basalt province formation and mass extinctions of organisms is another
example of a scientific "hard nut to crack."
Extinction events are increasingly
seen as important factors in the history of life on Earth, and recent
studies suggest catastrophic causes for at least some mass extinctions.
Two catastrophic processes that have been invoked are (1) impacts
of asteroids or comets and (2) large volcanic eruptions. The end-Cretaceous
(Cretaceous/Tertiary or K/T boundary) mass extinction has been convincingly
correlated with the impact of a 10-km diameter asteroid with the
Earth about 65 million years ago. Evidence of similar impacts has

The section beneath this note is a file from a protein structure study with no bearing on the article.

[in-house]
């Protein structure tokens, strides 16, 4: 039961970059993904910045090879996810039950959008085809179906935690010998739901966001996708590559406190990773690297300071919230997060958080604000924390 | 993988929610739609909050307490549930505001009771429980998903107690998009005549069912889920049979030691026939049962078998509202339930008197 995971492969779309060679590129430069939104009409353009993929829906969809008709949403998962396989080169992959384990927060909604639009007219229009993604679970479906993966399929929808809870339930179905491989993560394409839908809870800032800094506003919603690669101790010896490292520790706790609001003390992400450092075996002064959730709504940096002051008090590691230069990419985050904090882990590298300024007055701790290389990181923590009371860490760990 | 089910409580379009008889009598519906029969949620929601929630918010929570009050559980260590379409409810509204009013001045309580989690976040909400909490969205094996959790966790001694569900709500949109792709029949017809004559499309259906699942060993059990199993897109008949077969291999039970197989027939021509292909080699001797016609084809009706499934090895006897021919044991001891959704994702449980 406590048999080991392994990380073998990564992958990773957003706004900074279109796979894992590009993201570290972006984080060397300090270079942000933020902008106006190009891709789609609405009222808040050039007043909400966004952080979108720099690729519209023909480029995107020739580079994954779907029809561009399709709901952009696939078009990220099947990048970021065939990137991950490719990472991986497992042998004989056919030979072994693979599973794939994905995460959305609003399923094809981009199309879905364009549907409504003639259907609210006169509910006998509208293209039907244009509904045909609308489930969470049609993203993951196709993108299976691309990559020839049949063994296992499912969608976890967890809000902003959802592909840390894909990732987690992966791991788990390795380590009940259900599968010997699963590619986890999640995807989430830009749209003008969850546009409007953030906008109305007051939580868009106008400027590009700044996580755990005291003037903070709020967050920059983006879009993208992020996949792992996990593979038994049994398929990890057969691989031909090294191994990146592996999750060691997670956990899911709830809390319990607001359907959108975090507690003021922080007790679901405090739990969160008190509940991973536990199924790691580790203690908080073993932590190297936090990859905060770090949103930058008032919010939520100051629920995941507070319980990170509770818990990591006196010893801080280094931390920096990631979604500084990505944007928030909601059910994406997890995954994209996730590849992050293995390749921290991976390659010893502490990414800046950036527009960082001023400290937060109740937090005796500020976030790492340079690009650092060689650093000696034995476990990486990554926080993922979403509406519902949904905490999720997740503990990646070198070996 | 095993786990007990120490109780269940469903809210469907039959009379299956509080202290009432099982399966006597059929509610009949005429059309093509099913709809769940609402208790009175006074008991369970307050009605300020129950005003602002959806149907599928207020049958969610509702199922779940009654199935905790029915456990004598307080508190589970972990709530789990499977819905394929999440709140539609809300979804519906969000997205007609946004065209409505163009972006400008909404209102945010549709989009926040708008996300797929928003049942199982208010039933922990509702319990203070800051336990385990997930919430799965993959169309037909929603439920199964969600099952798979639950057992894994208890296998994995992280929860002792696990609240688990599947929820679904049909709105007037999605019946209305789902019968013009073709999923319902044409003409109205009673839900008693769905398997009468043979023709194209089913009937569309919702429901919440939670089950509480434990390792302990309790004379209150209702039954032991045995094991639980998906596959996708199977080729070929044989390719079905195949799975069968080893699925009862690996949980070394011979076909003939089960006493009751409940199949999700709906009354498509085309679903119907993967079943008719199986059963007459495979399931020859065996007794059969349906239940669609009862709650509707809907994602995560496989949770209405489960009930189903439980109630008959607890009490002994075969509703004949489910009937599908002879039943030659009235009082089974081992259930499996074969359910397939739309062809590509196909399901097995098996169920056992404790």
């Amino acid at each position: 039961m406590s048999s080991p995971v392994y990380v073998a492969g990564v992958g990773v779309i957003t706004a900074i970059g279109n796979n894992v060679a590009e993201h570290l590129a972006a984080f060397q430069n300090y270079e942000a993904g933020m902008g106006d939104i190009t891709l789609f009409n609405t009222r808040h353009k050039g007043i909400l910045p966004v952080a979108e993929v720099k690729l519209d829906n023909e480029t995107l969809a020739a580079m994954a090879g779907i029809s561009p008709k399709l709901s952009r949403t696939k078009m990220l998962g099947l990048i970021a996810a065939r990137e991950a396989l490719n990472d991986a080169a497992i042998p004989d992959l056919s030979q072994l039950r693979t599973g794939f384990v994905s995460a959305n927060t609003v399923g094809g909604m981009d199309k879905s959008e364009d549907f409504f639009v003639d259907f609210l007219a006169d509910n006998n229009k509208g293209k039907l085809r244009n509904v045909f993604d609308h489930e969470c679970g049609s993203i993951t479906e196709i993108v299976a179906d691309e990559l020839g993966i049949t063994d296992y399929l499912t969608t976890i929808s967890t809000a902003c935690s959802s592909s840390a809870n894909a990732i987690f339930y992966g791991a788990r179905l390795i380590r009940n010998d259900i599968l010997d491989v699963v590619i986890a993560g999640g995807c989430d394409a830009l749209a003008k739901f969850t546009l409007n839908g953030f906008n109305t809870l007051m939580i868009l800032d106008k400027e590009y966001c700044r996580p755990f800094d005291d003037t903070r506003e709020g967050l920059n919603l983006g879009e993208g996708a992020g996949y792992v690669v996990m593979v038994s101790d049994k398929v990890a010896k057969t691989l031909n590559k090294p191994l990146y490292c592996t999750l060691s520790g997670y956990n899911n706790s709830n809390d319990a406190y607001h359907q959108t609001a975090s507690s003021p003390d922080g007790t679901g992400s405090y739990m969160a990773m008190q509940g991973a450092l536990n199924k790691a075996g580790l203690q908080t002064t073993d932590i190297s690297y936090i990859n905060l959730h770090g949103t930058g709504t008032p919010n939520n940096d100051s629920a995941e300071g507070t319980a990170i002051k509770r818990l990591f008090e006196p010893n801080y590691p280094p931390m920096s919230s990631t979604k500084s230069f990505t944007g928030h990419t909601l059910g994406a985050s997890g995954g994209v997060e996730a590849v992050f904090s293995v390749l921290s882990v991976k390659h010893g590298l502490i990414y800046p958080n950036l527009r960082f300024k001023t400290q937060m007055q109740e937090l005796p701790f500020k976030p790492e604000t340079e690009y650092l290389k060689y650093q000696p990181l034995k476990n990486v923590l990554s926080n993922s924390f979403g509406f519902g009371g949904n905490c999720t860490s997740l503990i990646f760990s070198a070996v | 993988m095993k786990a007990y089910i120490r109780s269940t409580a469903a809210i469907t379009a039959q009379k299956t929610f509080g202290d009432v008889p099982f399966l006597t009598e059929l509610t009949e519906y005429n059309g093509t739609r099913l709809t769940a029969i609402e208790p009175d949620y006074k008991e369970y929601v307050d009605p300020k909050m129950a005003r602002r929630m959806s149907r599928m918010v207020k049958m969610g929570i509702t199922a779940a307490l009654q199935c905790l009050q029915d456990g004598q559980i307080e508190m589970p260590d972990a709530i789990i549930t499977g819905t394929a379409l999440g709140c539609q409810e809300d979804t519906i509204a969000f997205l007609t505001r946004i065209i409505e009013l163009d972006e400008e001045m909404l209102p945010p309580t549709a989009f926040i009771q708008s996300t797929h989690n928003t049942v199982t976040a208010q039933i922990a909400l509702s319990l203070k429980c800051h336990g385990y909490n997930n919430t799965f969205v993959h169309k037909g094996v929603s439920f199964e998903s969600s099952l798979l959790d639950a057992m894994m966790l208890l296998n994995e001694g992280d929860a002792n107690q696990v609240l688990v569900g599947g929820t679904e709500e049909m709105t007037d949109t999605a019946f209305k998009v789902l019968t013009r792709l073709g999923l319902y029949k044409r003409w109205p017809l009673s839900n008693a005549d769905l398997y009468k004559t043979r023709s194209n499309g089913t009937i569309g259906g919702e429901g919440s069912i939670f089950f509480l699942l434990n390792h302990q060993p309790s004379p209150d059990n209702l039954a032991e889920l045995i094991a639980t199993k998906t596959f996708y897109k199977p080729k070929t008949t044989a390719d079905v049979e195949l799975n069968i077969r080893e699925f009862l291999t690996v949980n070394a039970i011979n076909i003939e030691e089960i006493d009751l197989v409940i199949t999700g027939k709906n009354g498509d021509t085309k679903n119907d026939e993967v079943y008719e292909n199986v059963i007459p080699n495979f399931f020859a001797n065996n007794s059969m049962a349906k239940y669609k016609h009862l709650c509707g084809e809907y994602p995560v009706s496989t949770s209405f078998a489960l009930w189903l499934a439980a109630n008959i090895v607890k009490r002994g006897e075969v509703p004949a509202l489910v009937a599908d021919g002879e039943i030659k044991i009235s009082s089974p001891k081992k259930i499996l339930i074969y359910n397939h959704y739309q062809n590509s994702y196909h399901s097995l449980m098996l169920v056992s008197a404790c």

been found at the times of several other extinction events.
When you compare the age of LIPs with the estimated
ages of stratigraphic boundaries involving significant biotic changes
(dated according to the most recent geological time scale), in at
least three cases (the Deccan, Newark, and Siberian flood basalts),
a direct measure of correlation with major extinction events is
possible (see graph below). The probability that three major volcanic
events that typically last ~1 Myr should occur within 1 Myr of major
extinction events during the last 250 Myr (of which there are ~12)
is about 10-4. Thinking about the ways in which these
two types of global event might be causally linked is a worthy scientific
Graph showing the apparent correlation between mass
extinctions and flood basalt eruptions
Environmental Effects of Flood Basalt
If there is a causal link between flood
basalt events and mass extinctions, it may lie in the environmental
impact of the gases released, because basalt eruptions are not particularly